The Consumer Price Index (CPI)-based retail inflation data captures changes in shop-end prices and is the main metric that RBI tracks to decide on interest rates.

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India’s retail inflation rate in July grew 3.15 percent, remaining comfortably within Reserve Bank of India’s (RBI) target level of 4 percent, latest price data released by the Central Statistics Office (CSO) on August 13 showed.

Retail inflation for June came in at an eight-month high of 3.18 percent.

Food prices, which is a gauge to measure changes in kitchen budgets, stood at 2.33 percent in July compared to 2.37 percent in June. Inflation rate in cereals and products saw no change and stood at 1.3 percent. Vegetables inflation stood at 2.82 percent in July versus 4.66 percent in June.

Fuel and light inflation contracted 0.36 percent in July.

Pulses inflation for July was considerably up at 6.82 percent against 5.68 percent in June. Housing inflation for the month of July was marginally up at 4.87 percent from 4.84 percent a month ago. Clothing and footwear inflation was seen at 1.65 percent against 1.52 percent in June.

The Consumer Price Index (CPI)-based retail inflation data captures changes in shop-end prices and is the main metric that RBI tracks to decide on interest rates.

The RBI on August 7 cut the repo rate—its key lending rate—by 35 basis points to 5.40 percent and kept the door open for lowering rates further by retaining an “accommodative” policy stance, but flagged worries over weakening growth prospects.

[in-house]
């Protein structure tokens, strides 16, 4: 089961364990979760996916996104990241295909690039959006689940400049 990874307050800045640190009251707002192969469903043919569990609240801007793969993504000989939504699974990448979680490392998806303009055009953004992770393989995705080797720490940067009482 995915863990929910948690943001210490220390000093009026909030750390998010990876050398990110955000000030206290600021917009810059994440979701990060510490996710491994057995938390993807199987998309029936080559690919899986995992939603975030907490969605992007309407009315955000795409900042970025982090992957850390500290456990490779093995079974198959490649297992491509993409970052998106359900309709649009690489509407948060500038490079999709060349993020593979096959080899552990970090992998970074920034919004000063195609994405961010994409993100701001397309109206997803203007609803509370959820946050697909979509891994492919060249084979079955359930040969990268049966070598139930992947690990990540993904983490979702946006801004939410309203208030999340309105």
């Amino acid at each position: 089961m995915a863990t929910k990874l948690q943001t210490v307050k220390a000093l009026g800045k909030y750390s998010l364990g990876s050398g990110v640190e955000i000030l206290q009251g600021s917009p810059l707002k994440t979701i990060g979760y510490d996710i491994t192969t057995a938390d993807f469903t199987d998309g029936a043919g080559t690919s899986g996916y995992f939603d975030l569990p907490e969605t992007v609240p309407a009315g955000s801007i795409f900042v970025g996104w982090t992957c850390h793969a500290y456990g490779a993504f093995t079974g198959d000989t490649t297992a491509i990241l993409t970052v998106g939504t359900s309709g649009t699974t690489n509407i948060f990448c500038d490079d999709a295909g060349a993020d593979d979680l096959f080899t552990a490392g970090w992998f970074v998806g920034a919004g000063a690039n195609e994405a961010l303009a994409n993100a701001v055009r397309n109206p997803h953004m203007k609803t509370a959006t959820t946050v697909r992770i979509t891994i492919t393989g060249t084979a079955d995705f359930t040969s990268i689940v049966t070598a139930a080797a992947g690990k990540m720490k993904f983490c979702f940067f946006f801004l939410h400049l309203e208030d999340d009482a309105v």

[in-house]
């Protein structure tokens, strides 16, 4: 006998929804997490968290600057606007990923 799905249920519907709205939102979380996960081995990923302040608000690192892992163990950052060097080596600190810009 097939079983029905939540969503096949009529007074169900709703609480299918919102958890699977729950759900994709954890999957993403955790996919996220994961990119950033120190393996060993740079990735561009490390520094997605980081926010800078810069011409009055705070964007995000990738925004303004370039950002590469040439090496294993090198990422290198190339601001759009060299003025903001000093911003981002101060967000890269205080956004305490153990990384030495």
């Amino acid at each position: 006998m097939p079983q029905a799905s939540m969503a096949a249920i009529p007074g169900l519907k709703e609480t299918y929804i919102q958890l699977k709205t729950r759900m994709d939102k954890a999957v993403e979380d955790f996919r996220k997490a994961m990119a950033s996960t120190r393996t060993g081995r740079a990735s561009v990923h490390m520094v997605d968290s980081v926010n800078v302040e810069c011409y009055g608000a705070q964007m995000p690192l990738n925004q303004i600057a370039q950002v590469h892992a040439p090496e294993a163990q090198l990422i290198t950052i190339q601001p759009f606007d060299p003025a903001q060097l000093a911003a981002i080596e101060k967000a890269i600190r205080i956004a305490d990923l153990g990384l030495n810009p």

This was the fourth repo rate cut in as many policies since February 2019.

RBI expects the inflation genie to remain firmly bottled up, and well within the central bank’s comfortable 4 percent range. The RBI has projected retail inflation to be at at 3.1 percent during July-September 2019 and at 3.5-3.7 percent during October-March 2019-20. CPI inflation for April-June 2020 is projected at 3.6 percent.

There were, however, worry lines emerging on the broader economy’s growth prospects, punched by sluggish consumption and investment activity.

RBI now expects India’s real or inflation-adjusted gross domestic product (GDP) to grow at 6.9 percent in 2019-20, lower than 7 percent it had projected in June.

Muted household spending as reflected in metrics such as falling car sales have resulted in a pile up of unsold inventories and rising unused capacities in factory plants mirror slackening demand and feeble investment.

Automobile show rooms have not been reporting brisk activity, implying lower spending ability and flat income growth.

It has been widely reported that automakers like Maruti Suzuki, Tata Motors, Mahindra & Mahindra, Ashok Leyland and Honda Motorcycle & Scooter India have temporarily closed plants in the past few months. Initial reports for July suggest that the passenger car sales have slipped by over 29 percent.

Tractor and motorcycle sales – indicators of rural demand – continued to contract. Passenger vehicle sales contracted for the eighth consecutive month in June, although domestic air passenger traffic growth turned positive in June after falling for three consecutive months.

Commercial vehicle sales slowed down even after adjusting for base effects, mirroring how stocks aren’t moving rapidly across the country to fill shop shelves beaten by low demand. Construction activity indicators slackened, with contraction in cement production and slower growth in finished steel consumption in June. Import of capital goods – a key indicator of investment activity– contracted in June.

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